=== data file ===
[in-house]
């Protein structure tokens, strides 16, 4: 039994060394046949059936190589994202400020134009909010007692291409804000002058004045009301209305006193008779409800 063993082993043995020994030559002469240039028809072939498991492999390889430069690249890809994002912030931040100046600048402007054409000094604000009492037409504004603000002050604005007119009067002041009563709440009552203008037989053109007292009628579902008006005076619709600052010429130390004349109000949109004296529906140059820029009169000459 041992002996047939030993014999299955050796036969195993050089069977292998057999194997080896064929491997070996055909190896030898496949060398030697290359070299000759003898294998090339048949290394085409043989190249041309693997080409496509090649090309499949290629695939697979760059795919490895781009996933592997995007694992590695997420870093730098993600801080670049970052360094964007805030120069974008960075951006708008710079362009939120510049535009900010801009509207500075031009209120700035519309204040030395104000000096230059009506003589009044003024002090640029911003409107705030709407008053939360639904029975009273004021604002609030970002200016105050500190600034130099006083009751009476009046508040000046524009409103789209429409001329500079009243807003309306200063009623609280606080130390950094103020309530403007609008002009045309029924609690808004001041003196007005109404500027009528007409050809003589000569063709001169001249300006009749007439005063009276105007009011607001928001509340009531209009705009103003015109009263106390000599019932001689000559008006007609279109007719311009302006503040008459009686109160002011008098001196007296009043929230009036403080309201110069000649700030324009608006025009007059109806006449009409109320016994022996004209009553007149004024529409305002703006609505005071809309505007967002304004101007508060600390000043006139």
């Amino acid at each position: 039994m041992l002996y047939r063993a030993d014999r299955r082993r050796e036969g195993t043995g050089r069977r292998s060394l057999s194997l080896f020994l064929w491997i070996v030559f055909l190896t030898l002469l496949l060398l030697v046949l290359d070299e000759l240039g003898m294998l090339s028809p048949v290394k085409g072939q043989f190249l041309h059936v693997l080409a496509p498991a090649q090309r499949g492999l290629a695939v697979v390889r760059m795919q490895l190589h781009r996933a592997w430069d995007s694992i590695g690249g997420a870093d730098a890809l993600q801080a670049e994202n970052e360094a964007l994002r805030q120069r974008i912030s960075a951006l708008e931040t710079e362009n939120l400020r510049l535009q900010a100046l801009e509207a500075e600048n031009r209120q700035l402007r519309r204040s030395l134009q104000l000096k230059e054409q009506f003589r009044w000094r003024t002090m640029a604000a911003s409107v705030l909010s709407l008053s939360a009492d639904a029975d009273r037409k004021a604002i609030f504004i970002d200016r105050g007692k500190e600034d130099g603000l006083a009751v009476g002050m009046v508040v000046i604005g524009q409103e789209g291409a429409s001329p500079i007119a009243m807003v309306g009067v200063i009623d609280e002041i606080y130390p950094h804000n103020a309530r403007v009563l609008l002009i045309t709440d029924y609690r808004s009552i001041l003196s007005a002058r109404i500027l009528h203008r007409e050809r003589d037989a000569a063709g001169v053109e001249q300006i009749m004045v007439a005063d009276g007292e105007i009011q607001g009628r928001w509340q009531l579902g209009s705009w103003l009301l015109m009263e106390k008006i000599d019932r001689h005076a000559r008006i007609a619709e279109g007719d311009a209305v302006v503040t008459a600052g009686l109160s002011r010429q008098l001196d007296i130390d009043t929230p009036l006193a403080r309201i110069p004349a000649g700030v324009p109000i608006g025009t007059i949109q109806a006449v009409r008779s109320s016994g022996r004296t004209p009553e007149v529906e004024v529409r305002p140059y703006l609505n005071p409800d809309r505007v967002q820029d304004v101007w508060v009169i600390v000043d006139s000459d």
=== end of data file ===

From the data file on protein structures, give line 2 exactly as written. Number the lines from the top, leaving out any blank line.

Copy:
């Protein structure tokens, strides 16, 4: 039994060394046949059936190589994202400020134009909010007692291409804000002058004045009301209305006193008779409800 063993082993043995020994030559002469240039028809072939498991492999390889430069690249890809994002912030931040100046600048402007054409000094604000009492037409504004603000002050604005007119009067002041009563709440009552203008037989053109007292009628579902008006005076619709600052010429130390004349109000949109004296529906140059820029009169000459 041992002996047939030993014999299955050796036969195993050089069977292998057999194997080896064929491997070996055909190896030898496949060398030697290359070299000759003898294998090339048949290394085409043989190249041309693997080409496509090649090309499949290629695939697979760059795919490895781009996933592997995007694992590695997420870093730098993600801080670049970052360094964007805030120069974008960075951006708008710079362009939120510049535009900010801009509207500075031009209120700035519309204040030395104000000096230059009506003589009044003024002090640029911003409107705030709407008053939360639904029975009273004021604002609030970002200016105050500190600034130099006083009751009476009046508040000046524009409103789209429409001329500079009243807003309306200063009623609280606080130390950094103020309530403007609008002009045309029924609690808004001041003196007005109404500027009528007409050809003589000569063709001169001249300006009749007439005063009276105007009011607001928001509340009531209009705009103003015109009263106390000599019932001689000559008006007609279109007719311009302006503040008459009686109160002011008098001196007296009043929230009036403080309201110069000649700030324009608006025009007059109806006449009409109320016994022996004209009553007149004024529409305002703006609505005071809309505007967002304004101007508060600390000043006139």